In September 2012, this fifteen-year-old Canadian high-school girl, posted a nine-minute black-and-white video on YouTube called My Story: Struggling, bullying, suicide and self-harm. She speaks not a word in the video, instead letting her story unfold through a series of flash cards. She tells of how when she was in seventh grade, a male stranger—after much coaxing—convinced her to flash him her naked breasts during a webcam discussion.
A year went by before the same stranger contacted her on Facebook threatening to go public with a topless photo he’d screenshot of her if Amanda refused to perform a live sex show for him on camera. She says she refused, at which point the man sent her topless photo “to everyone.” Amanda claims this sent her spiraling into depression and seeking to blunt the humiliation through alcohol and drugs.
Her family moved her to another school, but the stranger kept stalking her. He opened a fake Facebook account in her name, using her topless photo as the profile picture. This led to taunts from kids at the new school and a new habit for Amanda—self-mutilation.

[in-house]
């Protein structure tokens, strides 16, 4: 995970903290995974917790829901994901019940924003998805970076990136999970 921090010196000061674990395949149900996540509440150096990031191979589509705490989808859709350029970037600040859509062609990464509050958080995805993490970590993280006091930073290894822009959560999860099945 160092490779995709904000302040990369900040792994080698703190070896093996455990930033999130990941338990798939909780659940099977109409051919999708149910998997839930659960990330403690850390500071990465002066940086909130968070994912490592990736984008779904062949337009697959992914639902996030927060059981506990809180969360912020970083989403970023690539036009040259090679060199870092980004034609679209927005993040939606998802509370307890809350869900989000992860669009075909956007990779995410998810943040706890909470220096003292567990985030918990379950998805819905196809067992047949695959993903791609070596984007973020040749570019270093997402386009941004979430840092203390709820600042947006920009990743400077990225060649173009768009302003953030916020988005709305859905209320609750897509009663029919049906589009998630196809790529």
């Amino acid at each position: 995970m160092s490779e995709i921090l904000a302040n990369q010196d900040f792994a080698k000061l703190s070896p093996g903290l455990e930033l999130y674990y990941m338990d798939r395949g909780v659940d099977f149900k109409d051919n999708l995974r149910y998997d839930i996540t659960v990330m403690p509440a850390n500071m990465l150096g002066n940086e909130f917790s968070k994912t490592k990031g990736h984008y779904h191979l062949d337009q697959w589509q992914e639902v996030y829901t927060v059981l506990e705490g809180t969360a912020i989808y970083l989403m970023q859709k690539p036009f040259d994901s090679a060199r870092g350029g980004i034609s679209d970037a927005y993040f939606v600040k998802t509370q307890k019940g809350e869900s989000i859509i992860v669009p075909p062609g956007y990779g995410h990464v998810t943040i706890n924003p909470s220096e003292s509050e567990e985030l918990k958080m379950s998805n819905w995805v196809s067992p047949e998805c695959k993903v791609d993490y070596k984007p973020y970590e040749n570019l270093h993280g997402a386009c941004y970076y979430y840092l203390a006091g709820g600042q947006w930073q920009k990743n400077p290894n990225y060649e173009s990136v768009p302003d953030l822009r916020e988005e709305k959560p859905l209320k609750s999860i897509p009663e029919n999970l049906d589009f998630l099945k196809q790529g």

After being shuttled off to yet another new school, she was tracked down by female bullies from a prior school who beat her up en masse and left her lying in a ditch. After her dad rescued her and brought her home, she tried killing herself by drinking bleach. She was rushed to a hospital and survived.
Her parents moved with her to another new city and another new school, yet her depression persisted. This is the description she posted under her video of September 2012:
I’m struggling to stay in this world, because everything just touches me so deeply. I’m not doing this for attention. I’m doing this to be an inspiration and to show that I can be strong. I did things to myself to make pain go away, because I’d rather hurt myself then someone else. Haters are haters but please don’t hate, although I’m sure I’ll get them. I hope I can show you guys that everyone has a story, and everyone’s future will be bright one day, you just gotta pull through. I’m still here aren’t I?
Yes, she was still here—although briefly. A month after posting the video, Amanda killed herself.